The Army issued a service-wide breastfeeding policy this week, making it the last military branch to implement guidelines for supporting nursing service members.
The two-page policy, which applies to active, Guard and Reserve members, takes effect immediately. The policy says command must provide designated spaces for soldiers to pump breast milk, whether they’re on base or doing field and mobility exercises. It leaves it up to soldiers and commanders to work out a schedule that balances the mother’s needs and mission readiness.
Army spokesman Lt. Col. Jerome Pionk said the policy is not prescriptive by design to allow for flexibility.
“This directive was specifically designed so soldiers and command can work together to come up with a situation that will balance the needs of the mother with the needs of the mission,” he told CNN.
But breastfeeding advocates say without specific directives for duration and frequency of pumping breaks, it’s too vague to be useful.
“It’s a step forward and I’m glad they finally did something because they were the only ones who didn’t have anything on the books. But it’s not clear enough,” said U.S. Navy veteran Robyn Roche-Paull, who runs the Facebook group Breastfeeding in Combat Boots.
‘Much work to do’
Amid repeated calls for a formal policy, the Army announced in July it would review its practices to ensure they were in line with other military branches.
U.S. Rep. Niki Tsongas, D-Massachusetts, proposed legislation this year calling for the Army to create a comprehensive policy that, at minimum, designates a private, clean area with electrical outlets for expressing milk, and an allowance for breaks.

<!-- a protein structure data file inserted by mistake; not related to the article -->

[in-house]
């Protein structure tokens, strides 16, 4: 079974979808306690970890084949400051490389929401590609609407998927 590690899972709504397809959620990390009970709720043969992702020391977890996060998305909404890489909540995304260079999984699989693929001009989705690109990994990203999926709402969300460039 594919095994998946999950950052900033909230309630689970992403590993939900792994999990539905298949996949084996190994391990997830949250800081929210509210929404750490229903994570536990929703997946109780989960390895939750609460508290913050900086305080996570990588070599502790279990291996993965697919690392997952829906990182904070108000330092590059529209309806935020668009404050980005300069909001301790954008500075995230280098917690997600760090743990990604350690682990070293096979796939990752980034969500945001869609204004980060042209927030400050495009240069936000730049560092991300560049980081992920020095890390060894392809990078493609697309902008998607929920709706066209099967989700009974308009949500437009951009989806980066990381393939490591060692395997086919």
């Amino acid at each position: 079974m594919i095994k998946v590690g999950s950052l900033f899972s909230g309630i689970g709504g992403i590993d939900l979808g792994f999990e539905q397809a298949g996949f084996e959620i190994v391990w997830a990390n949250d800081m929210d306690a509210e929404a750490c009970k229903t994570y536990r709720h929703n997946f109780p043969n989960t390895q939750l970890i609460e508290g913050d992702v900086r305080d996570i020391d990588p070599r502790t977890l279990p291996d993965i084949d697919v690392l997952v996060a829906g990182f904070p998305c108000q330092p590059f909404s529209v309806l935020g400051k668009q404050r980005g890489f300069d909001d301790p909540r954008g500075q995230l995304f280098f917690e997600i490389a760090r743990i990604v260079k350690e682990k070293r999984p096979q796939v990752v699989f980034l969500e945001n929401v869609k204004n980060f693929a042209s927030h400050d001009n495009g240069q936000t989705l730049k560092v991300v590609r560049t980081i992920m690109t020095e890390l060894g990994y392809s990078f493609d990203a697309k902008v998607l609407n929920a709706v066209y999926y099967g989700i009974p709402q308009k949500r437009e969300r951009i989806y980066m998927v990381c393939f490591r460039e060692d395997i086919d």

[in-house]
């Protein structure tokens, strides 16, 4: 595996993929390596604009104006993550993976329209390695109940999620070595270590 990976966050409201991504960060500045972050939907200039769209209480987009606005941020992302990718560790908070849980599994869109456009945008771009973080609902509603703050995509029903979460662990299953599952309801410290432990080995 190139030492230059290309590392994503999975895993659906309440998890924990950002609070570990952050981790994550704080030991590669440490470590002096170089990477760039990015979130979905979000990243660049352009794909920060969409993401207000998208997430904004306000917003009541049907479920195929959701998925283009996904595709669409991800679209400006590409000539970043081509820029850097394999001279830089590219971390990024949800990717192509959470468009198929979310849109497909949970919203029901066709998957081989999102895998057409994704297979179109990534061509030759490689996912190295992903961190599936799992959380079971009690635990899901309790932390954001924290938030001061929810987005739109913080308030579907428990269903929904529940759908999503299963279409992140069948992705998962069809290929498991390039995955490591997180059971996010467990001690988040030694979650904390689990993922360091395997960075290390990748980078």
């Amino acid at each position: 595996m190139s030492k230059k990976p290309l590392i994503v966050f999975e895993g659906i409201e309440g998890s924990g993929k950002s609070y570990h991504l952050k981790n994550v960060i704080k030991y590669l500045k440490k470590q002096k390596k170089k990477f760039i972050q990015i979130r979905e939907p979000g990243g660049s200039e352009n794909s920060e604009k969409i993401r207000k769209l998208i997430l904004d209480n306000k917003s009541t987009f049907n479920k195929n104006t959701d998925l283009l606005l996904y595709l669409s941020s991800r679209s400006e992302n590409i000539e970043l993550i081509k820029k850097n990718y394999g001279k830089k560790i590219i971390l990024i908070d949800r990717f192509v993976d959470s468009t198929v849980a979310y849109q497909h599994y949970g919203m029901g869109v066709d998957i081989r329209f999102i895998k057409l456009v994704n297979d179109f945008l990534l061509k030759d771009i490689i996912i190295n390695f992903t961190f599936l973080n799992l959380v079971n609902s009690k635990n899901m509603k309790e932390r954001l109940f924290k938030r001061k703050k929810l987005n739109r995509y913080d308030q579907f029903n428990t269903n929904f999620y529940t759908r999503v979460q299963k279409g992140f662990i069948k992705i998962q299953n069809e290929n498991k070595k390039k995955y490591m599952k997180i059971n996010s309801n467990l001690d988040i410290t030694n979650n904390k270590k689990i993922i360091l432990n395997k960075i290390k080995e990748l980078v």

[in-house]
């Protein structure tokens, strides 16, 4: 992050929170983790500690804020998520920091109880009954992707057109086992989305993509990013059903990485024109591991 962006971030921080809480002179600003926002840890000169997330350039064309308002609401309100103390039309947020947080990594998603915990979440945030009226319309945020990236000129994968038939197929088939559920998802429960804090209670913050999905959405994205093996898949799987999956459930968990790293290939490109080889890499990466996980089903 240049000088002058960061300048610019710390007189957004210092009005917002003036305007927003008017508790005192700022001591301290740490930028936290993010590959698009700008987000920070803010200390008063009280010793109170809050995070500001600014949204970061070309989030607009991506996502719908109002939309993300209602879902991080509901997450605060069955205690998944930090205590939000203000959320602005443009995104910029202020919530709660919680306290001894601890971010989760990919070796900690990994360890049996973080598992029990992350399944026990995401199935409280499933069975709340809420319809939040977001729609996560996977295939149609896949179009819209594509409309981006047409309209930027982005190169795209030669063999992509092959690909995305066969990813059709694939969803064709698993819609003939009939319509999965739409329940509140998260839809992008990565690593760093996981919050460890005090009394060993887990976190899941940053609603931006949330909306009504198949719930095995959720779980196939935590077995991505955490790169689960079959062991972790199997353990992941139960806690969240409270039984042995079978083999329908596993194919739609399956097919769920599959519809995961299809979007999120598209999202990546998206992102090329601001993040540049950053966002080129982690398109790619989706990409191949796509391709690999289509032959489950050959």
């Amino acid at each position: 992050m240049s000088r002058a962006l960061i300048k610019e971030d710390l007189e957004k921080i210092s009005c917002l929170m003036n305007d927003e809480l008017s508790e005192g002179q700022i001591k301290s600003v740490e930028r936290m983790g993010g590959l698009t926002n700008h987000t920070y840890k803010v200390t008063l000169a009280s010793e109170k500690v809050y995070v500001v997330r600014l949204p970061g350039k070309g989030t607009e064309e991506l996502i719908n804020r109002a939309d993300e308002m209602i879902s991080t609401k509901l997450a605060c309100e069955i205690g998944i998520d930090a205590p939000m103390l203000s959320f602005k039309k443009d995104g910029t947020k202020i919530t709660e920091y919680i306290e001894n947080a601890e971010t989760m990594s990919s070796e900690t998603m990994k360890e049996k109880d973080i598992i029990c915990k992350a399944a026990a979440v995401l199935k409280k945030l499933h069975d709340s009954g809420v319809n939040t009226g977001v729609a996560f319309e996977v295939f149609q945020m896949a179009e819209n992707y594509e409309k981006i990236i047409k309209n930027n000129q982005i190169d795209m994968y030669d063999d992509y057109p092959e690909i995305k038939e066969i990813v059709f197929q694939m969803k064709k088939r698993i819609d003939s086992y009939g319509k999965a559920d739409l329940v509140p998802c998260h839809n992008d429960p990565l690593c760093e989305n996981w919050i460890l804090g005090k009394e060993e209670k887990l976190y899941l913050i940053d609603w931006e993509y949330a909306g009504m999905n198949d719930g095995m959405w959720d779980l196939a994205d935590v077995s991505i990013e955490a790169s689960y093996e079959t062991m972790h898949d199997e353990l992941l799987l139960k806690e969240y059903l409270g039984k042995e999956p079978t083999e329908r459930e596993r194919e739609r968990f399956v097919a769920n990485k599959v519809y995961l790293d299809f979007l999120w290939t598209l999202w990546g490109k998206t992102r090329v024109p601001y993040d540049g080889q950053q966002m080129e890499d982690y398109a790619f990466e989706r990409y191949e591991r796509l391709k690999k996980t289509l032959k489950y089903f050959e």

Tsongas’ legislation was included in the National Defense Authorization Act, which was passed Thursday.
“As more doors open to servicewomen and a greater talent pool is tapped, the military must find ways to support all those who wear the uniform,” Tsongas said in a July column for Army Times. “There is much work to do but an Army breastfeeding policy symbolizes a step towards a more equitable military.”
Models of success
A viral photo of 10 soldiers from Fort Bliss breastfeeding in uniform renewed attention to challenges nursing soldiers face in balancing service with motherhood. The photo was taken to decorate the Fort Bliss lactation room, which was established as part of a comprehensive 22-page breastfeeding policy created by members of Fort Bliss and approved by Col. Richard Coffman, chief of staff, 1st Armored Division.
Roche-Paull cited the Fort Bliss policy as an example of a comprehensive model the Army could have followed. In addition to provisions for deferment from deployment (six months) and lactation room requirements (comfortable chair, table, electrical outlet), the Fort Bliss policy states breastfeeding soldiers should get breaks every two to three hours for 30 to 40 minutes at a time.